"While I appreciate what the former president has done in a variety of realms, he opposes that bill," DeSantis told CBN News. "He said it was, 'harsh' to protect an unborn child when there's a detectable heartbeat. I think that's humane to do."
When asked if he thinks the former president is going soft on abortion in this specific regard, DeSantis replied, "I think so. I mean I was really surprised because he's a Florida resident and I thought he would compliment the fact that we were able to do the heartbeat bill, which pro-lifers have wanted for a long time. He never complimented, never said anything about it. Then he was asked about it and he said it was 'harsh.'”
Ultimately though, the DeSantis message to evangelicals on how to turn this country around is much bigger than one issue. “It’s got to be spiritual," DeSantis insisted. "And I think it's got to be a strong faith, that is really going to get us through very turbulent times.”
When asked if we need more God in society today, he responded quickly. "Absolutely. Look, at the end of the day, there's certain problems, economic problems, there's problems at the border, they are all very important, but why are we here?" he asked. "Why are we free people? We're free because God has endowed us with inalienable rights. That's why America was founded. Our Constitution was created, not to give us rights, but to protect the rights that God has already bestowed upon us.”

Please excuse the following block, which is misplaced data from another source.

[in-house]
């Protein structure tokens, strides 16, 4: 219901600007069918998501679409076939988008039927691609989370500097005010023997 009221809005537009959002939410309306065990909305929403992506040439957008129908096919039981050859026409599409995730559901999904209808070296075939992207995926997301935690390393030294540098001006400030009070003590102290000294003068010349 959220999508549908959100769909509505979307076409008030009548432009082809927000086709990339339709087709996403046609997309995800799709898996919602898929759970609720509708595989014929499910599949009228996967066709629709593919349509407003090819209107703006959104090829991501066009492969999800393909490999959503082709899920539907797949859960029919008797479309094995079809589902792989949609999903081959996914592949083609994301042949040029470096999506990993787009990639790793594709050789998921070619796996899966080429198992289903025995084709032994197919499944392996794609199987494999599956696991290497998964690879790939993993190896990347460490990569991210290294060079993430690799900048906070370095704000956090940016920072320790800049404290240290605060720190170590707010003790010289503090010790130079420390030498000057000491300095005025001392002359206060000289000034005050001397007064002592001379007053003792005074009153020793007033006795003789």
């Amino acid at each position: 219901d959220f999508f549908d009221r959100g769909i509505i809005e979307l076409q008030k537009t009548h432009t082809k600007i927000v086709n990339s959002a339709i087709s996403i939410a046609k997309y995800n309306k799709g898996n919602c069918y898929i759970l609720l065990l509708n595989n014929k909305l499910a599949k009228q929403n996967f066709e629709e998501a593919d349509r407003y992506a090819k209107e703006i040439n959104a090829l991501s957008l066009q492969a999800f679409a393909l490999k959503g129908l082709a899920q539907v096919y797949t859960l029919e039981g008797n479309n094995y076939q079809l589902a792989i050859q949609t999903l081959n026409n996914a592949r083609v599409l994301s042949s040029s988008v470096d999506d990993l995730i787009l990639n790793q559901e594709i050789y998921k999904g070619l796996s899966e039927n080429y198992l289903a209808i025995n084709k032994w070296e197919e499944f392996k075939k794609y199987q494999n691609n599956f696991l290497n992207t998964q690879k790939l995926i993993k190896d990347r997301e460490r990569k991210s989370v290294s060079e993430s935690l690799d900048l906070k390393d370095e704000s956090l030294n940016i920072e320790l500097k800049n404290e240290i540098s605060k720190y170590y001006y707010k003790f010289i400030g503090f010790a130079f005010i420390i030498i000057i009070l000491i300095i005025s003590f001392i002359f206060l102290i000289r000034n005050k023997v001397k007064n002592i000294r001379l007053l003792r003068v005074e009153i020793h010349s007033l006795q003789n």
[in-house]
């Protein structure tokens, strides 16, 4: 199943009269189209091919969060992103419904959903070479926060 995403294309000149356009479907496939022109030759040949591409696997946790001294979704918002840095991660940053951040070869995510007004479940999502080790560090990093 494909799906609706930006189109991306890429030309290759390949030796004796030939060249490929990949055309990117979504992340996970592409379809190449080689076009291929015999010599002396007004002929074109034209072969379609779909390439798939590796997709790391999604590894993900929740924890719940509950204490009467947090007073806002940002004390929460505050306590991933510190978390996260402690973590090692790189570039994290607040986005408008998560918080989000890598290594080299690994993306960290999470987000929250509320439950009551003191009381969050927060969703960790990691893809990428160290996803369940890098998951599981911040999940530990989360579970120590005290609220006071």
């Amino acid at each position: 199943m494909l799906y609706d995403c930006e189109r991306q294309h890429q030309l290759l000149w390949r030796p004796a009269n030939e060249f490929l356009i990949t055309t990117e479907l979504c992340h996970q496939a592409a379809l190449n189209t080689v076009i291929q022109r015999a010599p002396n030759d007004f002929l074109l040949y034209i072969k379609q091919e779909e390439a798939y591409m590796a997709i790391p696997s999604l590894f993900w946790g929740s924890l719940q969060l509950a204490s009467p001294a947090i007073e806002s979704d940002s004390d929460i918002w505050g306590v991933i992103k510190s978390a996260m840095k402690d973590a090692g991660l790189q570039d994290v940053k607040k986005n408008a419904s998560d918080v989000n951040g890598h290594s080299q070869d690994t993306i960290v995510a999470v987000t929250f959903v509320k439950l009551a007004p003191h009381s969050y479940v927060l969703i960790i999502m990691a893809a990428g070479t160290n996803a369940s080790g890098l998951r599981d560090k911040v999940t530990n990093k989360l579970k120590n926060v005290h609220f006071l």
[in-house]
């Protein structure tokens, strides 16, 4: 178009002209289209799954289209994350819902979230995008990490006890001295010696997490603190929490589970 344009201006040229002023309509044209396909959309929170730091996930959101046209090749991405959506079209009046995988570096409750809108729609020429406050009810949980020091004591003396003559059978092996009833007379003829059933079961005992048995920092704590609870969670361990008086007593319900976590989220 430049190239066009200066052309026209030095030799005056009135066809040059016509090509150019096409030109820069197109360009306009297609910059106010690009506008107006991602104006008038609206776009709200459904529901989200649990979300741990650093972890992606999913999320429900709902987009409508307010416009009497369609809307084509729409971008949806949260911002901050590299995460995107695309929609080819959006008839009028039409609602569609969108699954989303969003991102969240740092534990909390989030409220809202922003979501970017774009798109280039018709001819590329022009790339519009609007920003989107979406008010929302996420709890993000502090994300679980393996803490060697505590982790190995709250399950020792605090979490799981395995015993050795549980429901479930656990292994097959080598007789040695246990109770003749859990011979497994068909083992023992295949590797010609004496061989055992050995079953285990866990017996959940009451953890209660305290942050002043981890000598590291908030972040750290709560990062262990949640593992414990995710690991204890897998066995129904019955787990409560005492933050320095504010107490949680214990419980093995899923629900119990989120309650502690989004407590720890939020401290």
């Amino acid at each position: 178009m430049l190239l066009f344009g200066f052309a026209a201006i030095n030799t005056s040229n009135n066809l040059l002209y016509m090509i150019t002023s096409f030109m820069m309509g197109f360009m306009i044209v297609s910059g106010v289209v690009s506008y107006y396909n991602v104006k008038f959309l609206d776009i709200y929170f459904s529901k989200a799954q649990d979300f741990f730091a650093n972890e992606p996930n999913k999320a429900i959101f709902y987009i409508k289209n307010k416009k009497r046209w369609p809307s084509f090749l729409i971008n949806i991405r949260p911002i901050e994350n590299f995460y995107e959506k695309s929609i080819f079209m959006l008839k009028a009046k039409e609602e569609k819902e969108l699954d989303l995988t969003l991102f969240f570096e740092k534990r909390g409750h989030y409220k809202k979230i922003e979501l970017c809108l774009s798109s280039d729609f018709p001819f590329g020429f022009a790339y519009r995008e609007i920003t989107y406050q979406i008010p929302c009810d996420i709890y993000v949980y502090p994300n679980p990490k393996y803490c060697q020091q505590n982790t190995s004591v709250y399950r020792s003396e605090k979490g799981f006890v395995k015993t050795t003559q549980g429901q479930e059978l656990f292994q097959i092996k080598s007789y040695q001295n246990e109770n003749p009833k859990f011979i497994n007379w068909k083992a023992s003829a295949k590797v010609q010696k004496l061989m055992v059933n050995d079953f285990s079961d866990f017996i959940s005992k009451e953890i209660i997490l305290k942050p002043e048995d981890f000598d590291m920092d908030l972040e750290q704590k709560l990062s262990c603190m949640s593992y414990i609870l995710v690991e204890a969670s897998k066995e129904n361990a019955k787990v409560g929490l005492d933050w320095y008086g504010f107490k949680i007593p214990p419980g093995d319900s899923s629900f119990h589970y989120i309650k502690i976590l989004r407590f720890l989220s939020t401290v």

While DeSantis wants to spread that message today, looking back on history, he told us of another message that would have been great to witness.
"Could I have been there with Jesus's disciples?" he asked. "I mean, Peter's just fishing one day, and all of a sudden, this guy comes up to him, catches all the fish and says, 'I want you to be a fisher of men, come with me'; and so these guys all went out and they dedicated their life to spreading the Gospel...I look back at that and would love to have been able to be there with them."
Instead, he’ll be spreading a 2024 campaign message of conservatism guided by faith.